24. Parisi, V.; Canu, D.; Iarossi, G.; Olzi, D.; Falsini, B. Altered recovery of macular function after bleaching in Stargardt’s disease-fundus flavimaculatus: pattern VEP evidence. Invest. Ophthalmol. Vis. Sci. 2002, 43, 2741–2748. [Google Scholar]
  25. Porciatti, V.; Burr, D.C.; Morrone, M.C.; Fiorentini, A. The effects of ageing on the pattern electroretinogram and visual evoked potential in humans. Vis. Res. 1992, 32, 1199–1209. [Google Scholar] [CrossRef]
  26. Porciatti, V.; Ventura, L.M. Normative data for a user-friendly paradigm for pattern electroretinogram recording. Ophthalmol. 2004, 111, 161–168. [Google Scholar] [CrossRef]
  27. Falsini, B.; Serrao, S.; Fadda, A.; Iarossi, G.; Porrello, G.; Cocco, F.; Merendino, E. Focal electroretinograms and fundus appearance in nonexudative age-related macular degeneration. Quantitative relationship between retinal morphology and function. Graefe’s Arch. Clin. Exp. Ophthalmol. 1999, 237, 193–200. [Google Scholar] [CrossRef] [PubMed]
  28. Otto, T.; Bach, M. [Reproducibility of the pattern electroretinogram]. Der Ophthalmol. 1997, 94, 217–221. [Google Scholar] [CrossRef]
  29. Fadda, A.; Falsini, B. Precision LED-based stimulator for focal electroretinography. Med. Boil. Eng. 1997, 35, 441–444. [Google Scholar] [CrossRef]
  30. Fadda, A.; Di Renzo, A.; Parisi, V.; Stifano, G.; Balestrazzi, E.; Riva, C.E.; Falsini, B. Lack of habituation in the light adapted flicker electroretinogram of normal subjects: A comparison with pattern electroretinogram. Clin. Neurophysiol. 2009, 120, 1828–1834. [Google Scholar] [CrossRef]
  31. Aleman, T.S.; Cideciyan, A.V.; Windsor, E.A.M.; Schwartz, S.B.; Swider, M.; Chico, J.D.; Sumaroka, A.; Pantelyat, A.Y.; Duncan, K.G.; Gardner, L.M.; et al. Macular pigment and lutein supplementation in ABCA4-associated retinal degenerations. Investig. Ophthalmol. Vis. Sci. 2007, 48, 1319–1329. [Google Scholar] [CrossRef]
  32. Bouvier, F.; Suire, C.; Mutterer, J.; Camara, B. Oxidative remodeling of chromoplast carotenoids: identification of the carotenoid dioxygenase CsCCD and CsZCD genes involved in Crocus secondary metabolite biogenesis. Plant Cell 2003, 15, 47–62. [Google Scholar] [CrossRef] [PubMed]
  33. Umigai, N.; Murakami, K.; Ulit, M.; Antonio, L.; Shirotori, M.; Morikawa, H.; Nakano, T. The pharmacokinetic profile of crocetin in healthy adult human volunteers after a single oral administration. Phytomedicine 2011, 18, 575–578. [Google Scholar] [CrossRef] [PubMed]
  34. Bisti, S.; Maccarone, R.; Falsini, B. Saffron and retina: Neuroprotection and pharmacokinetics. Vis. Neurosci. 2014, 31, 355–361. [Google Scholar] [CrossRef] [PubMed]
  35. Corso, L.; Cavallero, A.; Baroni, D.; Garbati, P.; Prestipino, G.; Bisti, S.; Nobile, M.; Picco, C. Saffron reduces ATP-induced retinal cytotoxicity by targeting P2X7 receptors. Purinergic Signal. 2016, 12, 161–174. [Google Scholar] [CrossRef] [PubMed]
  36. Maccarone, R.; Rapino, C.; Zerti, D.; Di Tommaso, M.; Battista, N.; Di Marco, S.; Bisti, S.; Maccarrone, M. Modulation of Type-1 and Type-2 Cannabinoid Receptors by Saffron in a Rat Model of Retinal Neurodegeneration. PLoS ONE 2016, 11, 0166827. [Google Scholar] [CrossRef] [PubMed]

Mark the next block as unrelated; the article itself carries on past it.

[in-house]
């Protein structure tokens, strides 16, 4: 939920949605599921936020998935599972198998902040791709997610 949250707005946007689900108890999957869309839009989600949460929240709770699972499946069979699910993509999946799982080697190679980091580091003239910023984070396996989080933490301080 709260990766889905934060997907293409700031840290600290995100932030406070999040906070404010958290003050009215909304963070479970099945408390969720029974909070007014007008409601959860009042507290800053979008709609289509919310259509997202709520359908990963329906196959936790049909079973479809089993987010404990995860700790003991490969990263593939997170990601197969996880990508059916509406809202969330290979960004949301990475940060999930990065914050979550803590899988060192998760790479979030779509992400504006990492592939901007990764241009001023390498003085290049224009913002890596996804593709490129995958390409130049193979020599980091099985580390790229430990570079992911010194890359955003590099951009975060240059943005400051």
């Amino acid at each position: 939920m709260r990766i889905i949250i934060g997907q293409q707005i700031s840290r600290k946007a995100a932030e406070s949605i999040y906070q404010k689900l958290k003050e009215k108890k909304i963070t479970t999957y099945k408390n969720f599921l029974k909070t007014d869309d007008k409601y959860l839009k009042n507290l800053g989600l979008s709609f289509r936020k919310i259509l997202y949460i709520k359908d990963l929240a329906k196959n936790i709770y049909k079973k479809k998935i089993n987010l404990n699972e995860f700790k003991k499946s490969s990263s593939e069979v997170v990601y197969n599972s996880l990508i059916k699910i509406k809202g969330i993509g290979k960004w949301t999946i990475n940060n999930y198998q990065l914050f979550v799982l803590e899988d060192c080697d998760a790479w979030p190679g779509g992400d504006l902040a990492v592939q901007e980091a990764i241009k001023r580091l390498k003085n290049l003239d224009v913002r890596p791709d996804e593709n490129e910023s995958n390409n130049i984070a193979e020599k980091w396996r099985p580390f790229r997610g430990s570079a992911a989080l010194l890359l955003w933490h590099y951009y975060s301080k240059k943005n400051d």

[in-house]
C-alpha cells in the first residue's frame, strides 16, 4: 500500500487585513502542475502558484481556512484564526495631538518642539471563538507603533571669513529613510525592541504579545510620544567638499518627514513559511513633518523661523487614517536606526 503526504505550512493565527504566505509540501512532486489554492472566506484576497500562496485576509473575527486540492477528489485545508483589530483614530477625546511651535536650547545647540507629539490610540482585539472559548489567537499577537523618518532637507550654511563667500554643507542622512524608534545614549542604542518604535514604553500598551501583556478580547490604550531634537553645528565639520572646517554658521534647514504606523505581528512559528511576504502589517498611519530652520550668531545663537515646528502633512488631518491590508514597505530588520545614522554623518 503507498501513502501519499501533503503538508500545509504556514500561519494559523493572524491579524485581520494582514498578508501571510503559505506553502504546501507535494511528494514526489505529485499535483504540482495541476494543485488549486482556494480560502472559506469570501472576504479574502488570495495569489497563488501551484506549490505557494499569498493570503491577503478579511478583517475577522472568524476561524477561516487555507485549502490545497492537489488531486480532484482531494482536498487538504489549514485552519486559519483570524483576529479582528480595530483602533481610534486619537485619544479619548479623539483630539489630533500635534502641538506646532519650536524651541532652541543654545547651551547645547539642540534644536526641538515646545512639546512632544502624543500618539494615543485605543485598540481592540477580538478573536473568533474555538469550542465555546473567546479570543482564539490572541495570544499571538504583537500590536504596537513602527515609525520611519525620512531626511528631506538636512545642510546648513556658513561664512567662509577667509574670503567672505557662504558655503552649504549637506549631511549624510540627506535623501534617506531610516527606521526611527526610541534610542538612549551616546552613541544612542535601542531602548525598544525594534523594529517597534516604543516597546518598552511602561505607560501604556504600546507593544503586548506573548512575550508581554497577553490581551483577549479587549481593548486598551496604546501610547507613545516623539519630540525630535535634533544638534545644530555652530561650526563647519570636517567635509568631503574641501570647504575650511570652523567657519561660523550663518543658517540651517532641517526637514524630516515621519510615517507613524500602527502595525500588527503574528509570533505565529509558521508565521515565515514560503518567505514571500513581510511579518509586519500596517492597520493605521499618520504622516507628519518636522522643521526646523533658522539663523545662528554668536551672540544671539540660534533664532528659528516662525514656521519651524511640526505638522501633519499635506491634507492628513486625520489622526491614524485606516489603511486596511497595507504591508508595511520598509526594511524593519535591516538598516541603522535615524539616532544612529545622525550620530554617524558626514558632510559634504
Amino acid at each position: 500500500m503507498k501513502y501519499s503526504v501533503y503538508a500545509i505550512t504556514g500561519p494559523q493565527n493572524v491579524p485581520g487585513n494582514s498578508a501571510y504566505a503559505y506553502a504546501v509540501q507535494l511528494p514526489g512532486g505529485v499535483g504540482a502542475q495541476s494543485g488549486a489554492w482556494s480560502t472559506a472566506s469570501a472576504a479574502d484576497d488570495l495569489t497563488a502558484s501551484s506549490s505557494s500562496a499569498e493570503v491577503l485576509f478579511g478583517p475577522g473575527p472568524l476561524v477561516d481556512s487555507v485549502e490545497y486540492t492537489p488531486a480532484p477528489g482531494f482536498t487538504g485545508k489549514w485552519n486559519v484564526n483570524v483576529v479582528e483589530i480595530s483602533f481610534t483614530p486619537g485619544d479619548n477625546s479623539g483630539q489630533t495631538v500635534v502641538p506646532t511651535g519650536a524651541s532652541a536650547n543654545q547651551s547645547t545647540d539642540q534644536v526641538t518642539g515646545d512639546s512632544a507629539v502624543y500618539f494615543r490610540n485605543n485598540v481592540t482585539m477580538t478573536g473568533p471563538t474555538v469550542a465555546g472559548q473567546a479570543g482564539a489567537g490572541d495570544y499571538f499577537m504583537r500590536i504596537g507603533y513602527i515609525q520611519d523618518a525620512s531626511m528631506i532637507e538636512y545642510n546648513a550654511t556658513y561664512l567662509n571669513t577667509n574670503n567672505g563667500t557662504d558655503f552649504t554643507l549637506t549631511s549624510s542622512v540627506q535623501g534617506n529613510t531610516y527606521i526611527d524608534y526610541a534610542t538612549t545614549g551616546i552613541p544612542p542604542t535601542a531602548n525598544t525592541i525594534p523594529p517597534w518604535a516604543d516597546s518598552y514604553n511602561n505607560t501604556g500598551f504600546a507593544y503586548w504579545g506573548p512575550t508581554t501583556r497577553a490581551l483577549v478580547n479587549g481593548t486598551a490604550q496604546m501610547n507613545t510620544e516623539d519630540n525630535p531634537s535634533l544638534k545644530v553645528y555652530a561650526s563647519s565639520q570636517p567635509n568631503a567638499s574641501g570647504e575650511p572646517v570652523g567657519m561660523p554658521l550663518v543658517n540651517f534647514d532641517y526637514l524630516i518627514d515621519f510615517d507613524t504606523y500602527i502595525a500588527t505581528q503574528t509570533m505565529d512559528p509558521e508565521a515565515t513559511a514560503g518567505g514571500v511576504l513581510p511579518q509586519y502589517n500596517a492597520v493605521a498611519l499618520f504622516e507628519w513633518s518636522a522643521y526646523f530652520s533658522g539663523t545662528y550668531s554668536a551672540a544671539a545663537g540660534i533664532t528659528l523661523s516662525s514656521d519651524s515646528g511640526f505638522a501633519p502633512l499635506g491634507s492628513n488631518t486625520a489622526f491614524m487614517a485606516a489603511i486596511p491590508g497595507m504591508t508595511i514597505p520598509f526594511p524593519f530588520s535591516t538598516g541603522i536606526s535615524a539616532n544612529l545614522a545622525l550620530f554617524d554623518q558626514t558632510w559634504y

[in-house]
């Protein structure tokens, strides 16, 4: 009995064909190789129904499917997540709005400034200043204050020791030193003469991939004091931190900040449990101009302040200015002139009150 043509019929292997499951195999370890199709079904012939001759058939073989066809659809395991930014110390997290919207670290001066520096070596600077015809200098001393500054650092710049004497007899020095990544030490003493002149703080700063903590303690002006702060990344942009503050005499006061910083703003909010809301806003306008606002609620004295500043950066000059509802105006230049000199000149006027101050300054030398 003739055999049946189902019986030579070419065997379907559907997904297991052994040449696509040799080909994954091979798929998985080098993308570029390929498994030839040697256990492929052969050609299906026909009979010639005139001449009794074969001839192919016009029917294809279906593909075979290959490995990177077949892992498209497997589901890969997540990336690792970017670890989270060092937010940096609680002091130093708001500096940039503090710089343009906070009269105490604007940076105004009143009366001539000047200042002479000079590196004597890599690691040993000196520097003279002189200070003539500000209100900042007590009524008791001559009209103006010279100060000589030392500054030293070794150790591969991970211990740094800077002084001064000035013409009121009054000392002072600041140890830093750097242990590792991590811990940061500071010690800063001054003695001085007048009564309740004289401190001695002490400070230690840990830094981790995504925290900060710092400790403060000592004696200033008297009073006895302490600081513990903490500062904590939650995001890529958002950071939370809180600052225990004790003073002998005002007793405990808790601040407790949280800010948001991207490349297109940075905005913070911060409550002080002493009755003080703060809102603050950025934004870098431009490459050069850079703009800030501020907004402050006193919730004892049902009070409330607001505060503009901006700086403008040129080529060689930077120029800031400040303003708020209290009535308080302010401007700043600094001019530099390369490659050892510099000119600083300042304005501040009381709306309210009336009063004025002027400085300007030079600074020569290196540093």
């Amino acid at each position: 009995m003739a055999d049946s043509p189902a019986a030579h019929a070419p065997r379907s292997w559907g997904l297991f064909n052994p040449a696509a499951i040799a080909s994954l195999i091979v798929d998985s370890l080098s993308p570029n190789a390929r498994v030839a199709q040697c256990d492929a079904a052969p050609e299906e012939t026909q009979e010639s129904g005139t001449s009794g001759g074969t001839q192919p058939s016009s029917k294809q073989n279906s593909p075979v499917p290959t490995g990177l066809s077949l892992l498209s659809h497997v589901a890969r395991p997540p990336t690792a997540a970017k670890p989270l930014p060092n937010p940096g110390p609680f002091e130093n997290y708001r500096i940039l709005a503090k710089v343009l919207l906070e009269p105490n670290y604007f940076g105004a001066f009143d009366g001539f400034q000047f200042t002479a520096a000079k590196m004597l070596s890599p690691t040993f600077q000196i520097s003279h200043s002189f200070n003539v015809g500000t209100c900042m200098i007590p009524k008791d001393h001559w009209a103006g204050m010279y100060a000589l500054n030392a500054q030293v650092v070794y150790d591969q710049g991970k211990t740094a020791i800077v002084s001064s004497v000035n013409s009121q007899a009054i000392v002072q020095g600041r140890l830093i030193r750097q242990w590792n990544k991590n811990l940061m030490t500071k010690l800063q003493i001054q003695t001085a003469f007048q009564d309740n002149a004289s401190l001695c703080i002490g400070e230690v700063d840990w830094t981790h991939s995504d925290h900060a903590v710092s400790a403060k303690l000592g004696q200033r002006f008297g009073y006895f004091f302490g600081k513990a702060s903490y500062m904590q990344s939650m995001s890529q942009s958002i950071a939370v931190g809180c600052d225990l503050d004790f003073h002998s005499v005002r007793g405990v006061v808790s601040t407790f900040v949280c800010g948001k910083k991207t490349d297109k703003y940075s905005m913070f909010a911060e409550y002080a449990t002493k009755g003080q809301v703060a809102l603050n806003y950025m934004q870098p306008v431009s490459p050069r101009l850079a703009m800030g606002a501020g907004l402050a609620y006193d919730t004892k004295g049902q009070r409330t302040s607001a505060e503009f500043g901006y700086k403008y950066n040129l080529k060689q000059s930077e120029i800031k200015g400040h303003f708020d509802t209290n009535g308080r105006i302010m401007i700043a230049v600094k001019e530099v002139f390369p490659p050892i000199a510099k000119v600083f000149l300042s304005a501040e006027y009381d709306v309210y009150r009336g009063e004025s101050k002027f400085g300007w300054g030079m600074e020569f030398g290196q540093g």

37. Di Marco, S.; Carnicelli, V.; Franceschini, N.; Di Paolo, M.; Piccardi, M.; Bisti, S.; Falsini, B. Saffron: A Multitask Neuroprotective Agent for Retinal Degenerative Diseases. Antioxidants 2019, 8, 224. [Google Scholar] [CrossRef]
  38. Cideciyan, A.V.; Swider, M.; Aleman, T.S.; Tsybovsky, Y.; Schwartz, S.B.; Windsor, E.A.M.; Roman, A.J.; Sumaroka, A.; Steinberg, J.D.; Jacobson, S.G.; et al. ABCA4 disease progression and a proposed strategy for gene therapy. Hum. Mol. Genet. 2009, 18, 931–941. [Google Scholar] [CrossRef] [PubMed]
  39. Moloney, J.B.; Mooney, D.J.; O’Connor, M.A. Retinal function in Stargardt’s disease and fundus flavimaculatus. Am. J. Ophthalmol. 1983, 96, 57–65. [Google Scholar] [CrossRef]
  40. Lachapelle, P.; Little, J.M.; Roy, M.S. The electroretinogram in Stargardt’s disease and fundus flavimaculatus. Doc. Ophthalmol. 1989, 73, 395–404. [Google Scholar] [CrossRef]
  41. Lois, N.; Holder, G.E.; Bunce, C.; Fitzke, F.W.; Bird, A.C. Phenotypic subtypes of Stargardt macular dystrophy-fundus flavimaculatus. Arch. Ophthalmol. (Chicago, Ill. 1960) 2001, 119, 359–369. [Google Scholar] [CrossRef]
  42. Cideciyan, A.V.; Swider, M.; Aleman, T.S.; Feuer, W.J.; Schwartz, S.B.; Russell, R.C.; Steinberg, J.D.; Stone, E.M.; Jacobson, S.G. Macular function in macular degenerations: repeatability of microperimetry as a potential outcome measure for ABCA4-associated retinopathy trials. Investig. Ophthalmol. Vis. Sci. 2012, 53, 841–852. [Google Scholar] [CrossRef] [PubMed]
Figure 1. Box plots the fERG amplitude values recorded at baseline and after six months of S (Treatment) or P (Placebo) supplementation, following the cross-over study design. The symbol and line in the middle of the box indicate the mean and the median, the box lower and upper boundaries the 25th and 75th percentiles, and the lower and upper whiskers the 5th and 95th percentiles, respectively.